To the modern reader, it may seem like Egil – and the Vikings in general – live lawlessly. Selfishly. Every time I read about a successful raiding venture, I couldn’t help but pity the villagers and farmers pillaged by the worthy and powerful Vikings. But an honor culture has its own laws, complete with many instances of remuneration and its own concept of fairness. Here are the bones of one of the most illustrative raids:
The Vikings draw up a two week truce with the inhabitants of Courland. They trade with the people during the truce, then go back to plundering. On one of the inland raids, Egil gets separated from his party, and manages to find himself captured – the only time this happens to him in the saga. He soon befriends other captives, and they all escape, stealing the farmer’s chests of silver in the process (and what kind of farmer has chests of silver? Pretty much every farmer in the sagas.) What does Egil do? Since it would be cowardly to simply slink away with all the loot, Egil decides to return to the farmhouse and alert the drunken captors to their loss of both prisoners and treasure. Naturally, in doing the stand-up thing, he manages to slay most of the men and burn the rest alive after trapping them in their house. He returns to high five his new friends, then sets sail for Iceland. Thank Odin Egil’s conscience is clear.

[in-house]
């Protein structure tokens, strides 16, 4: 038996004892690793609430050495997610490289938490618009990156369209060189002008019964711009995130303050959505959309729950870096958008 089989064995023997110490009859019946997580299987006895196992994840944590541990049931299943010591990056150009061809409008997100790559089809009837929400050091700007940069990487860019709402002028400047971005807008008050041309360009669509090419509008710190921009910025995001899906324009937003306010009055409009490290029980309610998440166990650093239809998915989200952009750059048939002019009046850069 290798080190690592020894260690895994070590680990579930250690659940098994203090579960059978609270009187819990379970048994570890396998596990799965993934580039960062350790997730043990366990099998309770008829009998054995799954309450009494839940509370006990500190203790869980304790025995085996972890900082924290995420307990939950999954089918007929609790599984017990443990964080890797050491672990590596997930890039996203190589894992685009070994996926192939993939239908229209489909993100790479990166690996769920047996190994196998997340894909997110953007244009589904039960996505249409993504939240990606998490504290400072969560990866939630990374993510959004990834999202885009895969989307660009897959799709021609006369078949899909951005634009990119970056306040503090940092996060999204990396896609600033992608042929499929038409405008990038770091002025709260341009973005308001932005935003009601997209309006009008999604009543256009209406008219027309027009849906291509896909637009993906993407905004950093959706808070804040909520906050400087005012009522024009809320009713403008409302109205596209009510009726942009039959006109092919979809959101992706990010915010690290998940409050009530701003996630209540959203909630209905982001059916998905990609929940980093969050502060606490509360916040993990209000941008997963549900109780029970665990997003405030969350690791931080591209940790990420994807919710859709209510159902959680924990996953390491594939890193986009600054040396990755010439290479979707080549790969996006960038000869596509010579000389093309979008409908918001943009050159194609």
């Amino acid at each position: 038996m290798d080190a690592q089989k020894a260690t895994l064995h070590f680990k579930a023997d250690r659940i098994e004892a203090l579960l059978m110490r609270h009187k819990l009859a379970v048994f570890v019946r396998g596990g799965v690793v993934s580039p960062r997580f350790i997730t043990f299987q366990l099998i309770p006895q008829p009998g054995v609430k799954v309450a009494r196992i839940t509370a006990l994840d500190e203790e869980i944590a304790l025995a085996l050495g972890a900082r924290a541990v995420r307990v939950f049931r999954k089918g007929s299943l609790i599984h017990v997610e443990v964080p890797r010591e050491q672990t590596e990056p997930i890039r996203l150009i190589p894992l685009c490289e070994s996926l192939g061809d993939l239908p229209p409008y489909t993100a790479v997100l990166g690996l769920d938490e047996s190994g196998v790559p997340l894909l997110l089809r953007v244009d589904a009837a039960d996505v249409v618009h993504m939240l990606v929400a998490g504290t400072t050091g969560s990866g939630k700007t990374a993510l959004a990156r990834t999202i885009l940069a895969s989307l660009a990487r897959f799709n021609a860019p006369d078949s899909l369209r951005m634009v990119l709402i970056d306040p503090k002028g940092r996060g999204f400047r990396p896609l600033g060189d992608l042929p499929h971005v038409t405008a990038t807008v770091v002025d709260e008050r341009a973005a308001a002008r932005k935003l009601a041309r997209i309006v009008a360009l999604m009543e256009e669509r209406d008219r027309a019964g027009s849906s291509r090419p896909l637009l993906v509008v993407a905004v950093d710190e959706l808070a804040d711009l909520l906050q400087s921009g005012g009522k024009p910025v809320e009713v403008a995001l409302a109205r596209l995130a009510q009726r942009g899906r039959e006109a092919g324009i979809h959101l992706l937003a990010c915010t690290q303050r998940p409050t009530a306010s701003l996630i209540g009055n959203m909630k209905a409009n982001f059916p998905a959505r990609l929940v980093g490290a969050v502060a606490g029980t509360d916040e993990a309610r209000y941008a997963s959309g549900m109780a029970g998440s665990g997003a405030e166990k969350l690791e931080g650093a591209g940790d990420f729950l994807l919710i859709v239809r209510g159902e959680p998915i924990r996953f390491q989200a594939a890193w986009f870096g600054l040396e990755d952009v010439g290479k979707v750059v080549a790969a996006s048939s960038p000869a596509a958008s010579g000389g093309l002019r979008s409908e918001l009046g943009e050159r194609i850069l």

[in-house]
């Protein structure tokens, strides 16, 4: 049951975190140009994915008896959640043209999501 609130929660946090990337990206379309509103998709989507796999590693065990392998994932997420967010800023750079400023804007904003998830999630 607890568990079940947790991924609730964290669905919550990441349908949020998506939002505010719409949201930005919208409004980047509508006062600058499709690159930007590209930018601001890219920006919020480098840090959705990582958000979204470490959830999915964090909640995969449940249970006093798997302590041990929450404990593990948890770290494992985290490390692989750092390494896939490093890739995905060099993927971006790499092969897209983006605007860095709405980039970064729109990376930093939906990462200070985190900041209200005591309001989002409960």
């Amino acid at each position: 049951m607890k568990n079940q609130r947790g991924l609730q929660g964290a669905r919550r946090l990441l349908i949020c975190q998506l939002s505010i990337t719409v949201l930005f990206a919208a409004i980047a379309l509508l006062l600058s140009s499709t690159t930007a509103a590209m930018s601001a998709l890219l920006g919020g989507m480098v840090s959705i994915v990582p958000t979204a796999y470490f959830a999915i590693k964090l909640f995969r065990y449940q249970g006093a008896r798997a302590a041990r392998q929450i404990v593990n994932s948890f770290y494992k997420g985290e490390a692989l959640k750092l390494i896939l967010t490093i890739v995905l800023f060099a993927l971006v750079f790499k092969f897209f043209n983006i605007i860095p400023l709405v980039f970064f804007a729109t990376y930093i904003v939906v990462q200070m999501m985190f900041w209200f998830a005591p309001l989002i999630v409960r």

Egil isn’t all bad boy. He establishes himself well as a warrior, but he also has a gift for poetry. He often refers to himself as “the poet,” and while his first verses read perfunctory – or perhaps I was still squeamish about their violence – I was fully into the biting blend of metaphor and narrative action. By the end of the saga, when Egil is old and his raiding days are done, his poetry smooths into a beautiful maturity. I found myself reading it aloud to a low beat, realizing that throughout the whole saga I’d subconsciously read Egil’s verses as gangsta rap.
This was the first crossover point to modernity for me, the direct correlation between spears, gold, and fallen comrades to .44s, Bentleys, and well, fallen comrades. Say “Poet!” and I’ll bet most people still look for cravated, long-haired effetes, whereas recent decades have shown the cleverest rhymes to be some of the roughest and toughest.